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Five new Steam games you probably missed (October 19, 2020)

(Image credit: Nodding Heads Games)

On an average day, about a dozen new games are released on Steam. And while we think that's a good thing, it can be understandably hard to keep up with. Potentially exciting gems are sure to be lost in the deluge of new things to play unless you sort through every single game that is released on Steam. So that’s exactly what we’ve done. If nothing catches your fancy this week, we've gathered the best PC games you can play right now and a running list of the 2020 games that are launching this year. 

Raji: An Ancient Epic

Steam‌ ‌page‌ ‌
Release:‌ ‌October 16 ‌
Developer:‌ ‌Nodding Heads Games‌
Price:‌ ‌$19.99‌ ‌|‌ ‌£24.99‌ ‌|‌ ‌AU$35.95‌ 

Raji: An Ancient Epic is an action adventure game inspired by Indian mythologies. You play as Raji, who must suffer yet another struggle between demons and gods, though this time civilization has lapsed into a peaceful fugue state and is ill-prepared to deal with the warfare. Raji has two objectives: find her lost brother Golu, and somehow overcome the demons' wrath. The game is a nice blend of exploration, puzzle solving and fast-paced hack and slash combat, while the art style is reminiscent of games like Journey and Ico.

G String

Steam‌ ‌page‌ ‌
Release:‌ ‌October 16‌ ‌
Developer:‌ ‌Eyaura
Price:‌ ‌$17.99‌ ‌|‌ ‌£13.49‌ ‌|‌ ‌AU$23.95‌

G String has its origins as a total conversion mod for Half-Life 2, renown for its ambition: it's been in development for 13 years. This is a standalone release, and the 10-15 hour long campaign looks hugely impressive. You play as Myo Hyori as she navigates a neon-lit "seemingly endless metropolis" in her biosuit, which grants her telekinetic and pyrokinetic abilities. If the prospect of another fully-fledged Source FPS appeals to you, this looks absolutely essential, and should appeal to anyone keen on the new wave of retro first-person shooters.

In Silence

Steam‌ ‌page‌ ‌
Release:‌ ‌October 17‌ ‌
Developer:‌ ‌Ravenhood Games
Price:‌ ‌$9.99‌ ‌|‌ ‌£7.19‌ ‌|‌ ‌AU$14.50‌

Launched into Early Access last week, In Silence is another assymetrical multiplayer horror game in the vein of Dead By Daylight and Friday the 13th. One player is the monster, while between two and six players are the scrambling survivors. Evading the lightning fast monster is all about keeping very quiet, because the more sound there is in its vicinity, the better its otherwise poor eyesight is. While the easiest option is probably to escape the monster (via the repair of a car), survivors can also opt to tackle it head on. The game is expected to launch into 1.0 within three months, with the EA period focused on game balance and bug fixing.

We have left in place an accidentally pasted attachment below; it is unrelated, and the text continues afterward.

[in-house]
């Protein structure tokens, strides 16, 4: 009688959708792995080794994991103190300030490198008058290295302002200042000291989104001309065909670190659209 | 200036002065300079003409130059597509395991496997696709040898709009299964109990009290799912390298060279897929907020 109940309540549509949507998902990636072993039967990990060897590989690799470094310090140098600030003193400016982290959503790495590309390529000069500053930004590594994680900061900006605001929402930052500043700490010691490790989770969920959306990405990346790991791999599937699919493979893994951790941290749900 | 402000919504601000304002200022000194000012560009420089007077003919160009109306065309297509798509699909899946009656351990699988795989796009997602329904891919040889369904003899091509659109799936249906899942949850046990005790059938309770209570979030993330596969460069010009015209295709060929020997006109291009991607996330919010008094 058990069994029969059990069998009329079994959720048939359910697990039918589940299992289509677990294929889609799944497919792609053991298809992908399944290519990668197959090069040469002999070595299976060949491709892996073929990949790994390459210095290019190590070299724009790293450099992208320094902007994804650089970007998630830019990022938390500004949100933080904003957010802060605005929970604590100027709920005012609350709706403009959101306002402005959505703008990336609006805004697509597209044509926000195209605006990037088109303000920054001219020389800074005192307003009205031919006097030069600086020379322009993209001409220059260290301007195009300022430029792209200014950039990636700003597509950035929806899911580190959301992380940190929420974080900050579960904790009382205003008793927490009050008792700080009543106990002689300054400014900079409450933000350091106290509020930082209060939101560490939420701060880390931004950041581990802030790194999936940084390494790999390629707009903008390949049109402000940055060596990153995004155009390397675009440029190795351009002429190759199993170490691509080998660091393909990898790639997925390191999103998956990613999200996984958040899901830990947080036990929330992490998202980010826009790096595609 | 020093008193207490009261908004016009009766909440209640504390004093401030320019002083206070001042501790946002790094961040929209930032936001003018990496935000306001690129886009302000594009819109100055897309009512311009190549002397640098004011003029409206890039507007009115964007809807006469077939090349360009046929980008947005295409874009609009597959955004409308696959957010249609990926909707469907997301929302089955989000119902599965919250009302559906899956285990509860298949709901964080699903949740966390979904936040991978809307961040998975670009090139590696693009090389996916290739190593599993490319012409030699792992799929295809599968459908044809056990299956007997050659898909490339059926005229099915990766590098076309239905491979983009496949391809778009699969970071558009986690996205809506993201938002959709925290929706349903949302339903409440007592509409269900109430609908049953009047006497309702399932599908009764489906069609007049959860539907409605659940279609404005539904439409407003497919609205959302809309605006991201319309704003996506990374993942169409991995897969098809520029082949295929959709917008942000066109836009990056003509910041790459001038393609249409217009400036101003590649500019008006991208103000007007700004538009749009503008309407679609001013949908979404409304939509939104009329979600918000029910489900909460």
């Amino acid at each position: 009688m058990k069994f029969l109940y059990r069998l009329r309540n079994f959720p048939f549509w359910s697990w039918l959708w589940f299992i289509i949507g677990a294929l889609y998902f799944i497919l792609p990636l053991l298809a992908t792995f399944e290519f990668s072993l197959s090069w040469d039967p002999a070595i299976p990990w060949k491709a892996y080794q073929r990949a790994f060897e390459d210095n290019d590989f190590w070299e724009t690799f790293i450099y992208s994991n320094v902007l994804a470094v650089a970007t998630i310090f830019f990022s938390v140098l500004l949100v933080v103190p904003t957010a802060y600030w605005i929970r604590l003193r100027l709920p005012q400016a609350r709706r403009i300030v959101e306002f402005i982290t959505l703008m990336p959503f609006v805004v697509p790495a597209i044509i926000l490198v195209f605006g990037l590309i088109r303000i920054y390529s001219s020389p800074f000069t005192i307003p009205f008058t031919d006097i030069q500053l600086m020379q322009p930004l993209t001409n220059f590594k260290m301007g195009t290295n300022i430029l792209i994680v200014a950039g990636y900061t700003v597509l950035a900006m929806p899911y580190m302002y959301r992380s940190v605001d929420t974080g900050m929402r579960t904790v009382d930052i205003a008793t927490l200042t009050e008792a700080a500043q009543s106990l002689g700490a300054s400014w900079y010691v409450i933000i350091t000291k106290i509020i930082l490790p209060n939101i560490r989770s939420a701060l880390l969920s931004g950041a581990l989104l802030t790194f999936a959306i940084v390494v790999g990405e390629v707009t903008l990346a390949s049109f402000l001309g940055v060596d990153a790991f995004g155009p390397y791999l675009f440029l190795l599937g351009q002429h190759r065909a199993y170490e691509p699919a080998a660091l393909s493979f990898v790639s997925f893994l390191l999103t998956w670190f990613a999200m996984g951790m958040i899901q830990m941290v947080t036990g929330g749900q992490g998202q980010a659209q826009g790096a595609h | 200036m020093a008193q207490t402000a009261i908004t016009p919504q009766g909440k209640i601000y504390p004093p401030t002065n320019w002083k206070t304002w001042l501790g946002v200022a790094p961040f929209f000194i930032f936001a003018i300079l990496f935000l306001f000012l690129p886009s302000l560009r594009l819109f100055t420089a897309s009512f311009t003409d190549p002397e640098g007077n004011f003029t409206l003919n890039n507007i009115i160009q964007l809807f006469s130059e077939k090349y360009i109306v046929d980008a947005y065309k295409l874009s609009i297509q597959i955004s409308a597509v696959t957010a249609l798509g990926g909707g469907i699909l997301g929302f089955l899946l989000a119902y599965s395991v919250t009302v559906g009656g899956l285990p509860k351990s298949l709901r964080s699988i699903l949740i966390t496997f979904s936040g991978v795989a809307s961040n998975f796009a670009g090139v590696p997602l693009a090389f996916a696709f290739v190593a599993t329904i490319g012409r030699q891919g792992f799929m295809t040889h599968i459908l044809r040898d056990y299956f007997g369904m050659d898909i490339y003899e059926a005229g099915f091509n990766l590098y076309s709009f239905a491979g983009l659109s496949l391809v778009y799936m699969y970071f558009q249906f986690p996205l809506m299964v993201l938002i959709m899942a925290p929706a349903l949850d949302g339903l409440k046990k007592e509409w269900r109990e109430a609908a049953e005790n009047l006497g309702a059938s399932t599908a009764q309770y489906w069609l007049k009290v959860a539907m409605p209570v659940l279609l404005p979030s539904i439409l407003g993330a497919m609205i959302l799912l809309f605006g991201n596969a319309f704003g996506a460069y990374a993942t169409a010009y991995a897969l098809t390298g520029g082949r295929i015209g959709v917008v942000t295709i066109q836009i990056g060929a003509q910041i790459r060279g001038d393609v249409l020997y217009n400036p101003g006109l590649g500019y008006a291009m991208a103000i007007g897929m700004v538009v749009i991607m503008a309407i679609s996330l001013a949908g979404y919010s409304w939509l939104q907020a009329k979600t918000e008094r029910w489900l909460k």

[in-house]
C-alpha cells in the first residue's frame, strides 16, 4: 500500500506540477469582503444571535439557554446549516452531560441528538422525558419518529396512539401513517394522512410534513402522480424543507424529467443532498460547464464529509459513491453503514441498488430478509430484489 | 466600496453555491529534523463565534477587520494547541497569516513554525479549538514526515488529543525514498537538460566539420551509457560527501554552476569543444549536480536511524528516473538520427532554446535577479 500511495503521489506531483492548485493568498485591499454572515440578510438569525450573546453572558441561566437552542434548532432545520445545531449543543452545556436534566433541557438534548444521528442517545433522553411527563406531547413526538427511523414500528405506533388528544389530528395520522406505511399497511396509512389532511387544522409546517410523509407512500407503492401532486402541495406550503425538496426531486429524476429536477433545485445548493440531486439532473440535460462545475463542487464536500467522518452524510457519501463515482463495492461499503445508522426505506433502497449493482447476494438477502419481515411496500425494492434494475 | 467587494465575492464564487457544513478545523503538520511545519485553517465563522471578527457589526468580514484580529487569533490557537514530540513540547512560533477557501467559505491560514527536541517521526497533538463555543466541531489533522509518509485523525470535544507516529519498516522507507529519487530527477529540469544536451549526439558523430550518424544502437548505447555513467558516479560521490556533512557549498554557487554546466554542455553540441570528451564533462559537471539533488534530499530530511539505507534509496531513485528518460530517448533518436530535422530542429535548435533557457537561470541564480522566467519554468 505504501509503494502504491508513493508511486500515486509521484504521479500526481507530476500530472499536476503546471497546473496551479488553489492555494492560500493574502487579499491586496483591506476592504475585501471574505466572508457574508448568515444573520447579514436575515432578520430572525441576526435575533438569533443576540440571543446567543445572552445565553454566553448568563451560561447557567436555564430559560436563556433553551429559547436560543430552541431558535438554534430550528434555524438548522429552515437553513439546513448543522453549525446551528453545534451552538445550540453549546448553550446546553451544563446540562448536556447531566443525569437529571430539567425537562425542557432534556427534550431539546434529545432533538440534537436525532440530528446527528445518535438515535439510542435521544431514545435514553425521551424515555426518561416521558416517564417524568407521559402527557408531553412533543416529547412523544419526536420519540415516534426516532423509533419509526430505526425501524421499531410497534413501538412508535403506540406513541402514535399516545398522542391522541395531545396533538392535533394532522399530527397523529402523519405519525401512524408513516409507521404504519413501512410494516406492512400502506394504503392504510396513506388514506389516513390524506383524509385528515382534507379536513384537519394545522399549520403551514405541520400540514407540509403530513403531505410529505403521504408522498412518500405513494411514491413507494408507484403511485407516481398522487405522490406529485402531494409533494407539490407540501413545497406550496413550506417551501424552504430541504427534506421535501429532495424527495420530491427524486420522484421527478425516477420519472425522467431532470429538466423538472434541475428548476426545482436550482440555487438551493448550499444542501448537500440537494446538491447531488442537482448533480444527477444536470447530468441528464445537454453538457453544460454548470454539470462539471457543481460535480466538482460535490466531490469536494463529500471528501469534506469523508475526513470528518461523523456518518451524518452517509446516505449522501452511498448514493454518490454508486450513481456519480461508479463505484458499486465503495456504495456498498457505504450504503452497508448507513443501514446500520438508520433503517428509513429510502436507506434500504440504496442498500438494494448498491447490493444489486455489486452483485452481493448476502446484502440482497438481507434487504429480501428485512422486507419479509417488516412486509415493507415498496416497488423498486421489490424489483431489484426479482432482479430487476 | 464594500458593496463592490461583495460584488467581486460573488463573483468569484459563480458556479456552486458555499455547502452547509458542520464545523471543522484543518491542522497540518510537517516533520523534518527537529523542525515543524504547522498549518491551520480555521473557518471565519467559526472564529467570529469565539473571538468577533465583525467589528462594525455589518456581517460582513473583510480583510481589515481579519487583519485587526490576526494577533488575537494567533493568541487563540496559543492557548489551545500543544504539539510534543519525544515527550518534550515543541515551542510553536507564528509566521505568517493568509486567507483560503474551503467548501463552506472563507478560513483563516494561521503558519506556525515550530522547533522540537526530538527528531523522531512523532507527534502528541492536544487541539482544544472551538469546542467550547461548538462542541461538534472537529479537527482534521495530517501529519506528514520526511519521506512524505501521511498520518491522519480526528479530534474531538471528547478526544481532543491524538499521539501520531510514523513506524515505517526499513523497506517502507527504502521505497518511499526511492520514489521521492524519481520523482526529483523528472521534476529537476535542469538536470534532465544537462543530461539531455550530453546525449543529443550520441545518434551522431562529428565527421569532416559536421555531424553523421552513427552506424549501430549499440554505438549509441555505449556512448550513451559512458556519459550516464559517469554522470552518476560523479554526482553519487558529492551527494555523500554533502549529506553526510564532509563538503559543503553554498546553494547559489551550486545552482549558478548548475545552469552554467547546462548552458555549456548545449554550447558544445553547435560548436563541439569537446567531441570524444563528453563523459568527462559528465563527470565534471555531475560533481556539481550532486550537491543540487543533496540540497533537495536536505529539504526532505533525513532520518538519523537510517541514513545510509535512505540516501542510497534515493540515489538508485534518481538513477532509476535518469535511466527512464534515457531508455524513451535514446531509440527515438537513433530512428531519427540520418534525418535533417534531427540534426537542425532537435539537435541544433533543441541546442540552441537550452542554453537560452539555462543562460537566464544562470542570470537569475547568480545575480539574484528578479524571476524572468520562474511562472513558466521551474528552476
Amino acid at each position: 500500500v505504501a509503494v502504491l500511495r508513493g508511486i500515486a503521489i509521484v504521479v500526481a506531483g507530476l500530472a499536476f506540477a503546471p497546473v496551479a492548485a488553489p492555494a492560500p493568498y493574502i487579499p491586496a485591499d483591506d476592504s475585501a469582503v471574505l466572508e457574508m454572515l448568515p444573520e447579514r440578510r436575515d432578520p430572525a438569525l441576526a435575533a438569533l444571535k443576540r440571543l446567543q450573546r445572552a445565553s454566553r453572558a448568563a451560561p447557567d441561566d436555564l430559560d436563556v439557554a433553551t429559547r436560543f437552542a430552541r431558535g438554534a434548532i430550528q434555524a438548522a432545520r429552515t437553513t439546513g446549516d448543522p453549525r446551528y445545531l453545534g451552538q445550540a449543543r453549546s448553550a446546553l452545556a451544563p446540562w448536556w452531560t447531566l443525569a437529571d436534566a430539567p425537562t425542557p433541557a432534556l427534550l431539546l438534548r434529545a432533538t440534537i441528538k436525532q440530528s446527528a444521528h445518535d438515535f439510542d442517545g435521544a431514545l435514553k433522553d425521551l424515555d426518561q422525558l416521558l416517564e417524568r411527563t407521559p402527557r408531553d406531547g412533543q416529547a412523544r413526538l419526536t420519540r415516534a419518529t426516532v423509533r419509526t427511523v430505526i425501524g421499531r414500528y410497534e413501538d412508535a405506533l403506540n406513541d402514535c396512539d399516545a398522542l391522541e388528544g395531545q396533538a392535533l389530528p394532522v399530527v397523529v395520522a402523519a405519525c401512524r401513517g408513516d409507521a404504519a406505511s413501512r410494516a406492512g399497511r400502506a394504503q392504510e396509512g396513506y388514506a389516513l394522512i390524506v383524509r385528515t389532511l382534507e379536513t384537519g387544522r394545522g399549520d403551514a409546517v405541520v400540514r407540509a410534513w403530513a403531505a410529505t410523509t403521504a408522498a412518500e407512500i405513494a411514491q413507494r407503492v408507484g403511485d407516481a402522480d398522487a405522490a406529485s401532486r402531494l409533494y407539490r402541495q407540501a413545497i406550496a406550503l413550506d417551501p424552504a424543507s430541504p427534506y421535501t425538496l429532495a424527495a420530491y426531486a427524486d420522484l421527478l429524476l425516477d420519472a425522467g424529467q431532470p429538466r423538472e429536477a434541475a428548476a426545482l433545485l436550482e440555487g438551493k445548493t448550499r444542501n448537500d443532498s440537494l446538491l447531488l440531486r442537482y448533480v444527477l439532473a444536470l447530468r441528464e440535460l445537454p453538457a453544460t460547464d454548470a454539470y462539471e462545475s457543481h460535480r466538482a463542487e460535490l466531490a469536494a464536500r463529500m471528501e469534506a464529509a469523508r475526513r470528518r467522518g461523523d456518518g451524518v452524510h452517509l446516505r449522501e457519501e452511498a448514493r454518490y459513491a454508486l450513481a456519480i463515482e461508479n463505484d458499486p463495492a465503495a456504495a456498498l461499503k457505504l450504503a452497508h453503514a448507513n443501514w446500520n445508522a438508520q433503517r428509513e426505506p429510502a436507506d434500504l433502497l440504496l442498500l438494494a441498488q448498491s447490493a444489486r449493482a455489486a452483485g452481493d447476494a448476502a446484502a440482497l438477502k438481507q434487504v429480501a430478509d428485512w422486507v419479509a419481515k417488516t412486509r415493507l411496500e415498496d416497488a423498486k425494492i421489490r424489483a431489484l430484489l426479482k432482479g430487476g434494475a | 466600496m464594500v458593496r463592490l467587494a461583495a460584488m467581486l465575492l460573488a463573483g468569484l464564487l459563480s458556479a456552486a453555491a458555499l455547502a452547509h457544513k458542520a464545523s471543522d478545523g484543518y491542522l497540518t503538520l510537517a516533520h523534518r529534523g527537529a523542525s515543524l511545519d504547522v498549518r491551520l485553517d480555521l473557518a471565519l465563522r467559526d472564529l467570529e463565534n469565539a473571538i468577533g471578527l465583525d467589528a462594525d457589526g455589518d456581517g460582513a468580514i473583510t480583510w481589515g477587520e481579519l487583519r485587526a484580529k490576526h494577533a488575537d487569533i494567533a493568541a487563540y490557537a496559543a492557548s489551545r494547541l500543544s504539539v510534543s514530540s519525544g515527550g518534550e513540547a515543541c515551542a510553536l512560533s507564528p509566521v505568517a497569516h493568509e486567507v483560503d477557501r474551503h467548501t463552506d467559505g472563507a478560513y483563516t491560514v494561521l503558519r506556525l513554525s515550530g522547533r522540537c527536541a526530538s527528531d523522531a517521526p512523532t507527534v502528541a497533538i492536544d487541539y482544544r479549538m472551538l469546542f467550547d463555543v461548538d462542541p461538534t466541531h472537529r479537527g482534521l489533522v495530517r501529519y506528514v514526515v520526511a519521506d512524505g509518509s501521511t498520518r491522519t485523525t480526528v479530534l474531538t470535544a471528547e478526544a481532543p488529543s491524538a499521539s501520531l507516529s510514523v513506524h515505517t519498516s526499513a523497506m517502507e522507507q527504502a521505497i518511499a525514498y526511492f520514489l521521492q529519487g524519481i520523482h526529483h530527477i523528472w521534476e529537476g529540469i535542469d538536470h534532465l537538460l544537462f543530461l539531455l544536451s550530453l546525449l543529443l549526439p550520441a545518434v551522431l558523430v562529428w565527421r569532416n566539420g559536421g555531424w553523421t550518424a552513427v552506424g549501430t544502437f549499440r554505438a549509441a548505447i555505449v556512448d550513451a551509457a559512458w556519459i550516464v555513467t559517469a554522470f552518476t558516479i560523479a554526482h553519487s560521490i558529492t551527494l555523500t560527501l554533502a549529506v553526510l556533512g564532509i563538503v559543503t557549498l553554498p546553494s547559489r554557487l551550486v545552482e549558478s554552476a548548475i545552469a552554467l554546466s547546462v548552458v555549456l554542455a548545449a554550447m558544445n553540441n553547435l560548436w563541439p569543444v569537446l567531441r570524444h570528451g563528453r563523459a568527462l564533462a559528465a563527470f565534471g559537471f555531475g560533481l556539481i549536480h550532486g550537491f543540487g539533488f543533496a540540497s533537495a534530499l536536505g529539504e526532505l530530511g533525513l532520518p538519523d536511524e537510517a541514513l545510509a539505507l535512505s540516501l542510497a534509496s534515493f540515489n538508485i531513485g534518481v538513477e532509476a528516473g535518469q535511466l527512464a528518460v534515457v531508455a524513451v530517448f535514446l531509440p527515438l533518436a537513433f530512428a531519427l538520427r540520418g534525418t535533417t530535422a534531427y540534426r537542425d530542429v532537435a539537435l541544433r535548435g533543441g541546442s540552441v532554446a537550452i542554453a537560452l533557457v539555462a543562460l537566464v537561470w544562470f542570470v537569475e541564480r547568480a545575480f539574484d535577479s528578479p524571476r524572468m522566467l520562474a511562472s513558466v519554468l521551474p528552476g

The Horror of Salazar House

Steam‌ ‌page‌ ‌
Release:‌ ‌October 15
Developer:‌ Maldo19
Price:‌ ‌$3.99‌ ‌|‌ ‌£2.89‌ ‌|‌ ‌AU$5.95

The austerity of 1-bit graphics really lends itself well to horror games (see World of Horror) , and The Horror of Salazar House appears to be no exception. It's a point and click adventure following the flight of Elisa, a journalist assigned to explore the dilapidated mansion of an ill-fated writer. Naturally, this being a horror game, what she finds in the mansion is not pleasant. Come for the eerie aesthetic, stay to watch a gothic Italian horror story unfold.

Cats Organized Neatly

(Image credit: DU&I)

Steam‌ ‌page‌ ‌
Release:‌ ‌October 13 ‌
Developer:‌ ‌DU&I‌ ‌
Price:‌ ‌$2.99‌ ‌|‌ ‌£1.99‌ ‌|‌ ‌AU$4.50

It's a game about organizing cats neatly. There are 32 cats to organise, and all come in different sizes. For some reason, all these differently-sized cats need to be organized on a series of 80 grids. That's all that needs to be said about this game: if you've ever wanted to organize cats, here you go.

These games were released between October 12 and 19 2020. Some online stores give us a small cut if you buy something through one of our links. Read our affiliate policy for more info. ‌

Shaun Prescott
Shaun is PC Gamer’s Australian editor and news writer. He mostly plays platformers and RPGs, and keeps a close eye on anything of particular interest to antipodean audiences. He (rather obsessively) tracks the movements of the Doom modding community, too.